The EAT has upheld a tribunal's decision that, where an employee had resigned in the heat of the moment but been given a reasonable cooling off period to reconsider his decision, he had resigned and not been dismissed – Ali v Birmingham City Council.

At a time when he claimed he was "under pressure, stressed and couldn't think straight", Mr Ali gave a letter of resignation to his manager. His manager offered him a 20-minute cooling off period to reconsider his decision. Because he was still upset at the end of the 20 minutes, his manager gave him further time.

Ten minutes later Mr Ali confirmed his wish to resign and his resignation was accepted. Four days later Mr Ali sent his manager an email saying that he wished to return to work. However he was told that his resignation had been accepted and he could not return to work. Mr Ali claimed unfair dismissal.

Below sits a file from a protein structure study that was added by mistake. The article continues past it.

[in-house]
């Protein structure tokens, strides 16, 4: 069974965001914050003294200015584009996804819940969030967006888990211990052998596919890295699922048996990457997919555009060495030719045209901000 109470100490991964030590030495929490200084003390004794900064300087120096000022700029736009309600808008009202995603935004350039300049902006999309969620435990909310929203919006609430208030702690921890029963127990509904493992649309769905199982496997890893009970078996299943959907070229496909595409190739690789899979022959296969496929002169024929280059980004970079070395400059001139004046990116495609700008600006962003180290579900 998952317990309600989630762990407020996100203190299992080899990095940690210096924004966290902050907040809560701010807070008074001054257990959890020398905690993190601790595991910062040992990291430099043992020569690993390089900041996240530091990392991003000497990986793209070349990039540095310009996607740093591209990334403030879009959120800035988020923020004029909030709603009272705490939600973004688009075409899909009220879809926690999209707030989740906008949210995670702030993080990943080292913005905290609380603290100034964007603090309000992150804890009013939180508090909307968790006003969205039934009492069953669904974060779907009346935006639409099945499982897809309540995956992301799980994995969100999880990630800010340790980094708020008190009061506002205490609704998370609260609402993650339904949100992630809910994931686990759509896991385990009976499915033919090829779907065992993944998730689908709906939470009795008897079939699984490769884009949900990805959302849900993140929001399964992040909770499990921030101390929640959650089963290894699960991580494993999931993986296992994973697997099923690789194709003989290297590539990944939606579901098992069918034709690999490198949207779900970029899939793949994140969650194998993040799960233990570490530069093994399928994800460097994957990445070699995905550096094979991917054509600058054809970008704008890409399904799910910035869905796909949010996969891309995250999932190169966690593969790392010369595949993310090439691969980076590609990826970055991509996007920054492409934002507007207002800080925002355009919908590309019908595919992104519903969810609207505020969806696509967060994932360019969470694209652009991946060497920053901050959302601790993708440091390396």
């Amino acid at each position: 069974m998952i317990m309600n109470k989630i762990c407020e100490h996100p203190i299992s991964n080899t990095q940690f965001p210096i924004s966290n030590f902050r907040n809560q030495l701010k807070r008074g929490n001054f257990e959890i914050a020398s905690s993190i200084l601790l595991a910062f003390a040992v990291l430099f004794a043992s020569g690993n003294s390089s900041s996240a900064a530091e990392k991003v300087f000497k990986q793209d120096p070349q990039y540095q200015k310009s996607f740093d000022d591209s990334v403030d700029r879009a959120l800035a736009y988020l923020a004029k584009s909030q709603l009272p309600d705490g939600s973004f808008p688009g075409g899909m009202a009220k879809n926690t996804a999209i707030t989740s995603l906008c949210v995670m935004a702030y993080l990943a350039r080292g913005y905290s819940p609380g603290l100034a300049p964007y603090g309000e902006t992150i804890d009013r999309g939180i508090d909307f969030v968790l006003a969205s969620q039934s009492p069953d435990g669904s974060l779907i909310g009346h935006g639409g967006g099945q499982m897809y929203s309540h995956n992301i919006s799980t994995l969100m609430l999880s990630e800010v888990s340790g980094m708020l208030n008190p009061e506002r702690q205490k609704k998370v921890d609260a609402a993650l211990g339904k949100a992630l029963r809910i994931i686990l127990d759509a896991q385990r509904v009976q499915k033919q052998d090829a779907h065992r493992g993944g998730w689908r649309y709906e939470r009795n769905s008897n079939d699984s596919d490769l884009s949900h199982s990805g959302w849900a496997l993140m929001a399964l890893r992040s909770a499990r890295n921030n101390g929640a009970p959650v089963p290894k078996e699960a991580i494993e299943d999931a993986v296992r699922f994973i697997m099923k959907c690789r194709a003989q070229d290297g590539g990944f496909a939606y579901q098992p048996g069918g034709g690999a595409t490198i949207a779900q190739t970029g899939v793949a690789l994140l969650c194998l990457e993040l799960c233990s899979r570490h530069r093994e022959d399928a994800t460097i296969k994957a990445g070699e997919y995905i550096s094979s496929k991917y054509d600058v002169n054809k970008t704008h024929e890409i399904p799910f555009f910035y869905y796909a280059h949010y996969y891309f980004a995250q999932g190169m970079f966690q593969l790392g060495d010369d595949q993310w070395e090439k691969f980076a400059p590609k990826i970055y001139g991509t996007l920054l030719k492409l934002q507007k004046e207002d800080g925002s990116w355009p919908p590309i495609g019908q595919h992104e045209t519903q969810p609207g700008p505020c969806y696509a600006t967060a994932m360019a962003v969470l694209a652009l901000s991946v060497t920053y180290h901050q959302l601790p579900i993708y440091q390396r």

The EAT upheld the tribunal's decision that his resignation had not been tendered in the heat of the moment, as he had persisted with his desire to resign after being given an opportunity to reflect. He also had not tried to withdraw his resignation until more than 4 days afterwards.

Impact on employers

Generally, employers are entitled to rely on an employee's resignation. However, there may be special circumstances where, because of the context of the resignation (so called heat of the moment resignations) or the employee's particular circumstances (e.g. a vulnerable or immature employee), further action may be required on the part of the employer. In these types of case, employers should not accept a resignation at face value, but should make sure the employee is given the opportunity to reflect on their decision. This EAT decision confirms that, provided employers do so, they will not be held to have dismissed the employee and that a reasonable period of reflection can be relatively short.